Was it scary to go there so shortly after your mother’s death?
It really actually wasn’t. I don’t know, it felt like a good thing to do. It’s always nice when you get to play something where you really know what it is. You think, “Oh, not everyone knows what this is, but I’ve seen this so I think I can help show what this is.” I can bring back news from the front, from the cancer front.
Because of your personal connections to the material — the fact that you yourself battled breast cancer, that your mother died of cancer — was this a role you took home with you, more so than others?
No, I don’t think so. But, it was very intense on the set, but in a kind of a good way, in a kind of a cocoon way. I feel like so many people on the set were people that Josh had literally grown up with and who knew his mother. So, everything was very protected. Also, Josh and I both grew up in New York and while our mothers might not have been from New York, they’d been there for decades and New York was a big part of their personalities. I think that helped, knowing what that is, to grow up in a kind of artsy family. Not a family with money, but a family that really thrives in New York and all New York has to offer.
Was it a cathartic experience for all of you?
I think it was. I really think it was for Josh, too. I know I’ve heard him say that one reason he wants to make films is to explore things he wants to understand better and I think his mother’s illness and death was something he wanted to understand better.
It’s one thing when you’re going through it, but to be able to reflect on what that really was, and what was the good of it and what was the bad of it and what do I know from it having got out of it that I didn’t know before.
You’ve played a character facing impending death before, onstage in “Wit.” What kind of perspective have the two projects given you on death? Does it scare you?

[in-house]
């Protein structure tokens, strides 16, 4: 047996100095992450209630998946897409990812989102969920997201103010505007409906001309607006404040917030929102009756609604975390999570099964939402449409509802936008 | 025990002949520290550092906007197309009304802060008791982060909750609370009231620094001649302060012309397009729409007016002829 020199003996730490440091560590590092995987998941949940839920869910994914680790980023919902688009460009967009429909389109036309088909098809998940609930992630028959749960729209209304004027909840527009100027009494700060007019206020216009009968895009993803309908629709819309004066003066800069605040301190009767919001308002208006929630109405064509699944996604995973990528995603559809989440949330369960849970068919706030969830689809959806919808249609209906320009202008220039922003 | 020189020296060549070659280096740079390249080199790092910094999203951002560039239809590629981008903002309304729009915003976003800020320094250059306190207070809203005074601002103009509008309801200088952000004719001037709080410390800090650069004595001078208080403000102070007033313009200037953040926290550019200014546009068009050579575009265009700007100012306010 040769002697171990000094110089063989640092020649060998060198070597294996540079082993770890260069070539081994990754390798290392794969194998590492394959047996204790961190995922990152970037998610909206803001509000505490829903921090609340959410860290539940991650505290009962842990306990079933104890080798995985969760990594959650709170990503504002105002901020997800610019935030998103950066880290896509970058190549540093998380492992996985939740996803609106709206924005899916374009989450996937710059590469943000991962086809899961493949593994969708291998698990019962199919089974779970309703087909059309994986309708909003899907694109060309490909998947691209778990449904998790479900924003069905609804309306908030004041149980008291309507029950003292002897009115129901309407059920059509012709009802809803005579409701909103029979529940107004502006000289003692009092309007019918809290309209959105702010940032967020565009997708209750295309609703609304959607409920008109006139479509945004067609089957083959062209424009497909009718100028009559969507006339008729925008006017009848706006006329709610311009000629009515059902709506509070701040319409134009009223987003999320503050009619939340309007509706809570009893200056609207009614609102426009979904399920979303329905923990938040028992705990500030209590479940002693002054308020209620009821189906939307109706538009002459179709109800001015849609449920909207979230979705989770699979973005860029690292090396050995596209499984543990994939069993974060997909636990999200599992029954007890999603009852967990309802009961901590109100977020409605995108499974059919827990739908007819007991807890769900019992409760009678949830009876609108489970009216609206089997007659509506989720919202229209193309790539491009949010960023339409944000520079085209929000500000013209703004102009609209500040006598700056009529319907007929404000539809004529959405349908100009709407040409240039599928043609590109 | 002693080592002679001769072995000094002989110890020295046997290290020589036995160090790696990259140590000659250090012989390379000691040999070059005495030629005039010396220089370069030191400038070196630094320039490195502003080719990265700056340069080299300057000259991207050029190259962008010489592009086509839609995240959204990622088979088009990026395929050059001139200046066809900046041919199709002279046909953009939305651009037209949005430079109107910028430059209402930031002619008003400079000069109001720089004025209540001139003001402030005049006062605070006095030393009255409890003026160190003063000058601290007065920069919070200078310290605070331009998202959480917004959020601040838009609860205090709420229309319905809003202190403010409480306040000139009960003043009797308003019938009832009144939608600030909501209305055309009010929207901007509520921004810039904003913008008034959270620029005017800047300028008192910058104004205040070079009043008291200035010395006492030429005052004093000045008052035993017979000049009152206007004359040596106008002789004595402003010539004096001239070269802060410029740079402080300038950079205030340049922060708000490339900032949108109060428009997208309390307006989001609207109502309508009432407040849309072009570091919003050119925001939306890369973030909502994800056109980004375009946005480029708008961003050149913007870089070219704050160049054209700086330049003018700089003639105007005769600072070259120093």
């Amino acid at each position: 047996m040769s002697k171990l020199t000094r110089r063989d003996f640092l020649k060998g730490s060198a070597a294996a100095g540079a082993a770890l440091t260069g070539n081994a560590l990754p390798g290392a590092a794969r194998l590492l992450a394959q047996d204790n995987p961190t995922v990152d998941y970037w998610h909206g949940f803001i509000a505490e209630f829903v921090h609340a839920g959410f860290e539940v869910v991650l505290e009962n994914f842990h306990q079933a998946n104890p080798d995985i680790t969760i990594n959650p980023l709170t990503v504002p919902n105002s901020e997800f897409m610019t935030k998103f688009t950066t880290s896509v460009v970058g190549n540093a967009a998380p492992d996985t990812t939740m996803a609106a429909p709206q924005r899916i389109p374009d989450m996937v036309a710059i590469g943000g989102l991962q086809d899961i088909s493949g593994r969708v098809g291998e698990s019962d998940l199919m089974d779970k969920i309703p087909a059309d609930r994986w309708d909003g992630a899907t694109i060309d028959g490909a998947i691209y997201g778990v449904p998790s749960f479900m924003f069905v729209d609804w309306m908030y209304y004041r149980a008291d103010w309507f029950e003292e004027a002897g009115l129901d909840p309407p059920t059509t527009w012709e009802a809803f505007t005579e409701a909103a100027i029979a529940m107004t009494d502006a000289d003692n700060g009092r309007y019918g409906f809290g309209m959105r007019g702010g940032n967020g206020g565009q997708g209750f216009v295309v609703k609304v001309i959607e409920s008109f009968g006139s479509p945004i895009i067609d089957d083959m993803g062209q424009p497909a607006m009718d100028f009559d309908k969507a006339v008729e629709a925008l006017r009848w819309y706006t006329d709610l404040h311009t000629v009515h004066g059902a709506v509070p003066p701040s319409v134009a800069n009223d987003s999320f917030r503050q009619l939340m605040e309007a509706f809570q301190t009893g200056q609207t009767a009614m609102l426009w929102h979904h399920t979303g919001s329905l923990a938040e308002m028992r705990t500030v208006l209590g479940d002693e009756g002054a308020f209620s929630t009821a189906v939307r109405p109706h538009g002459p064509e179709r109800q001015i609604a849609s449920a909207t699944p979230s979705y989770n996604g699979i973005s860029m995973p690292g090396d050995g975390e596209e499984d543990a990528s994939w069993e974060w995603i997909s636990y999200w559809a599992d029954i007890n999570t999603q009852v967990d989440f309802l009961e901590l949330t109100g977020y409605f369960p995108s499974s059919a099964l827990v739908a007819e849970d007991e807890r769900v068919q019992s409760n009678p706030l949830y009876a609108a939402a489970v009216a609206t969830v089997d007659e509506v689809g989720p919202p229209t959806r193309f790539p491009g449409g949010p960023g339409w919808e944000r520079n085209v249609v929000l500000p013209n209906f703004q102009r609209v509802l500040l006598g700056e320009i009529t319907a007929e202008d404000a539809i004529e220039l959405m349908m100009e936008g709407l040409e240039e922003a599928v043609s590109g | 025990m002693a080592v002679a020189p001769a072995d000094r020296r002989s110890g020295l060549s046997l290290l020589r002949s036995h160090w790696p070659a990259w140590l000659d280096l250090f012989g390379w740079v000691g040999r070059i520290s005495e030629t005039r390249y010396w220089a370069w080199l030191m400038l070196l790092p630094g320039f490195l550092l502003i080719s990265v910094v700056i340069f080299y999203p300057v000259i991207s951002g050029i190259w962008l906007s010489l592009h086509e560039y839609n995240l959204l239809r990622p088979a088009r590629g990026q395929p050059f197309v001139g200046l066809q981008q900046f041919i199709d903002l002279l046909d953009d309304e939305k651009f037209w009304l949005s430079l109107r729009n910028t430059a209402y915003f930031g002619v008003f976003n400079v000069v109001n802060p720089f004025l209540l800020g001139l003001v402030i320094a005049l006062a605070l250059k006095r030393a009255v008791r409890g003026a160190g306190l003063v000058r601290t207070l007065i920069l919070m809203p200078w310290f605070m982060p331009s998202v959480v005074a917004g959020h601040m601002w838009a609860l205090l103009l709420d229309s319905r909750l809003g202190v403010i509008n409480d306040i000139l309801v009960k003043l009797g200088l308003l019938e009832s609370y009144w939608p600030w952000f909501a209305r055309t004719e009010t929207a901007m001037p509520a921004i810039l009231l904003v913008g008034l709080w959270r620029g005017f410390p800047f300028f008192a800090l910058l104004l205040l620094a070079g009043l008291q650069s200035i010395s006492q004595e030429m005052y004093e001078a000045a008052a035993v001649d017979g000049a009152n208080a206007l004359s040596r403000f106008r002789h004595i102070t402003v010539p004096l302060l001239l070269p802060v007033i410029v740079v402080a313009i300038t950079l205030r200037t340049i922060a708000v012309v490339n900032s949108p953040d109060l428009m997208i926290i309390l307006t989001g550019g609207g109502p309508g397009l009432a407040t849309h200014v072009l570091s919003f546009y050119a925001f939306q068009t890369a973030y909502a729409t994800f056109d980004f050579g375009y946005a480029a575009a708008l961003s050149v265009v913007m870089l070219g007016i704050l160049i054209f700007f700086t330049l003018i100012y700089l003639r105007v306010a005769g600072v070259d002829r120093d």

Death has always scared me, from a very young age. But, death scares me in the abstract of this thing that you know is waiting for you. I think I’m less scared than the average person about finding out tomorrow that I’m sick. That doesn’t really scare me so much; it’s just that I know that death is going to get me whenever it gets me.
Look, nobody wants to get sick and nobody wants to die, ever, much less, too young. But I do think that there is something that we learn something from illness, whether we emerge healthy from it or whether we succumb to it. I do think there is a way in which, kind of like James [Christopher Abbott] in the film, whether it’s your illness or the illness of someone you care about very much, we can intellectually understand all we want that we’re not here forever and that we better make the most of things and we better do the things we want to do. But, we have to be slapped upside the head a number of times and we have to be taught that lesson again and again and again. Nothing like potentially terminal illness will do that.
Okay, let’s get on a more cheery note [laughs].
I read a recent interview with you where you said you don’t own a TV.
Well, I own a television, but I don’t have cable, so I don’t have reception.
Why is that?
I haven’t had reception since 1986.
Do you have an Apple TV?
An Apple TV? I don’t know that is.
It’s a box that enables you to stream stuff on Netflix, Hulu and the like.
We have Netflix. I do the discs.
Yeah? Oh, the DVDs?